Myron Uhlberg shared tales of his Deaf Heroes (his Parents) at the International Reading Association Convention posted at Deaf Characters in Adolescent Literature, saying, "Honor thy mother and thy father--check!"

Diana Lee presents Exploring Mindfulness-Based Stress Reduction posted at Somebody Heal Me by Diana Lee.

Catherine presents Pencil In. posted at Charming BB, saying, "Please include." This post effectively captures a very poignant moment.

In Mother's Day Shopping posted at Frida Writes, saying, "The Christian card shop is more scooter-friendly than the Hallmark--so that's where Fridawrites spends her money for Mother's Day"

Teri holds a book give-away in her post: Faith and Disability Book Giveaway at Barriers, Bridges and Books. Teri, thank you so much for this entry!

Sarah writes this informative post about adaptive skiing over at Impossible Universe.

Off topic but tis the season: excuse me, your ablism is in our feminism posted at Sly Civilian

Emily Elizabeth writes about this interesting and hopeful development in congress: Let's Get This Caucus On... posted at Lovely and Amazing
Sarah writes Paralympians in the News: Josh George, Natalie du Toit, and Oscar Pistorius posted at An Impossibility in an Impossible Universe. Many blogs are covering the Pistorius news, but this post is excellent in that Sarah has put him in context with other athletes.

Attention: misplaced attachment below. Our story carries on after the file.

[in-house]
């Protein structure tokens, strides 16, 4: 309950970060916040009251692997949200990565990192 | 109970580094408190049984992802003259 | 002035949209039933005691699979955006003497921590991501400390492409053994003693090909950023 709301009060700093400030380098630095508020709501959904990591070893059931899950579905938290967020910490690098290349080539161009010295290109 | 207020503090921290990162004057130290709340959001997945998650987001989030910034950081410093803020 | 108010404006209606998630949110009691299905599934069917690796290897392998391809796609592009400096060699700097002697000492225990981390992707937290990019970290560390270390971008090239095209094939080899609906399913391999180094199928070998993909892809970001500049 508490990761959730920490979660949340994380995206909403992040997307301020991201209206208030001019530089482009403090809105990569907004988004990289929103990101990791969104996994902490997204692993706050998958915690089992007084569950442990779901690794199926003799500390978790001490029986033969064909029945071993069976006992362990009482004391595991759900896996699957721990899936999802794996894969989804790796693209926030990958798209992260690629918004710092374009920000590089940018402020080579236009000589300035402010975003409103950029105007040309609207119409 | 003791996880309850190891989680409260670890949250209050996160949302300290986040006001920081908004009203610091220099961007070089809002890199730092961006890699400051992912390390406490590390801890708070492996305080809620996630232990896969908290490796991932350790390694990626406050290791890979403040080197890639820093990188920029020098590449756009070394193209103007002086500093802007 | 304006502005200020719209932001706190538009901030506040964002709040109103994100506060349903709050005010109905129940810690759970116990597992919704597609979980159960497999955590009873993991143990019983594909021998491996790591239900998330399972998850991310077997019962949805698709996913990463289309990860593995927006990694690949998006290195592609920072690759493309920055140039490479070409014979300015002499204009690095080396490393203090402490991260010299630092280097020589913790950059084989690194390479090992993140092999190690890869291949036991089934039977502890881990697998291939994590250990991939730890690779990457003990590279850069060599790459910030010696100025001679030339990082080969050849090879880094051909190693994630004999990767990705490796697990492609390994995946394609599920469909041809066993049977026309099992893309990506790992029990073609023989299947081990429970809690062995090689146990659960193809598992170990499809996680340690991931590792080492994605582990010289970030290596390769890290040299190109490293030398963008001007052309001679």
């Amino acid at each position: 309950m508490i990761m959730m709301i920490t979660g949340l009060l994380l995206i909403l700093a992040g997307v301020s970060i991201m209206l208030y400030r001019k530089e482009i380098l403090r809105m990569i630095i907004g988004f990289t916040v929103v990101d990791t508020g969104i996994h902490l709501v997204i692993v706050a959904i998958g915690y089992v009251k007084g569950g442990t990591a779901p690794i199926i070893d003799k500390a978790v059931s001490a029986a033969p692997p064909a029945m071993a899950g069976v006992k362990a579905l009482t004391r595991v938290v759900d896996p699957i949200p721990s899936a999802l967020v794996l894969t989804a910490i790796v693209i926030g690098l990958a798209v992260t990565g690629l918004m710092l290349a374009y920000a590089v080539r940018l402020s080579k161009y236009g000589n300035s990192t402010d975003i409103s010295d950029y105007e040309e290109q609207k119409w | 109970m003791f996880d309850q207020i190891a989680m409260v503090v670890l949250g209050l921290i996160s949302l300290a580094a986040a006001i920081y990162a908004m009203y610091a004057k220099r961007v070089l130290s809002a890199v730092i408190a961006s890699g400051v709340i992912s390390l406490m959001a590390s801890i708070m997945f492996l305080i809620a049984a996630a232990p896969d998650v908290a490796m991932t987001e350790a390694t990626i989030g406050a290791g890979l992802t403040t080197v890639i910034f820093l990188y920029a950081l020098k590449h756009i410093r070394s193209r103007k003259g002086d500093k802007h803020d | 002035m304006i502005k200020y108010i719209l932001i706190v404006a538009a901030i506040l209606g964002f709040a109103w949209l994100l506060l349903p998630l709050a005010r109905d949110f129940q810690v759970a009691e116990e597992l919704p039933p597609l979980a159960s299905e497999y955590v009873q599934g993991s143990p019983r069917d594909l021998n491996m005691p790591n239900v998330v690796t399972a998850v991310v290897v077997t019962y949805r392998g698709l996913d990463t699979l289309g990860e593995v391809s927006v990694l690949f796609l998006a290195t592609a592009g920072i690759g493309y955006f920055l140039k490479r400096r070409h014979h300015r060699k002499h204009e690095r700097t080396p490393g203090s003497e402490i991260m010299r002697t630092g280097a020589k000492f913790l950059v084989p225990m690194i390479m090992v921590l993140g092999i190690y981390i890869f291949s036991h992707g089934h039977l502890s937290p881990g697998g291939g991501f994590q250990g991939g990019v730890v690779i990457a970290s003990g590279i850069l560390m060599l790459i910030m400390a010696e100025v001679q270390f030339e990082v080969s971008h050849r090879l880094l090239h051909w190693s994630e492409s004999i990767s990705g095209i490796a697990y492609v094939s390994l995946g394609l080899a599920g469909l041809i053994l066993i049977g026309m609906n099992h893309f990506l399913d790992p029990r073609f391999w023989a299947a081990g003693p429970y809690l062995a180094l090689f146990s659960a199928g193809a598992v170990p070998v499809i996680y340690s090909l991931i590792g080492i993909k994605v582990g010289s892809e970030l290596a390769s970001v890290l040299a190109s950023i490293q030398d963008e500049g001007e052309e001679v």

Sarah also gives us this post on a case that is placing disability, particularly Autism in the quite imperfect media spotlight: Church Files Restraining Order Against 13-Year-Old Boy With Autism posted at An Impossibility in an Impossible Universe,

On the same topic: The ultimate in legal rejection posted at disabled Christianity,

More commentary on the case: Mass confusion: A restraining order and a boy with autism posted at WHEELIE CATHOLIC.

And sometimes you just have to laugh! I don't know what is more spiritual than that!

Thank you to everyone who contributed to the blog carnival!

The next Disability Blog Carnival will be over at Emma's blog called Writings Of A Wheelchair Princess the deadline for submissions is June 9th and the Carnival will be up on June 12th and the theme is "If I knew then..."

Great theme Emma! Can't wait to read it!!!!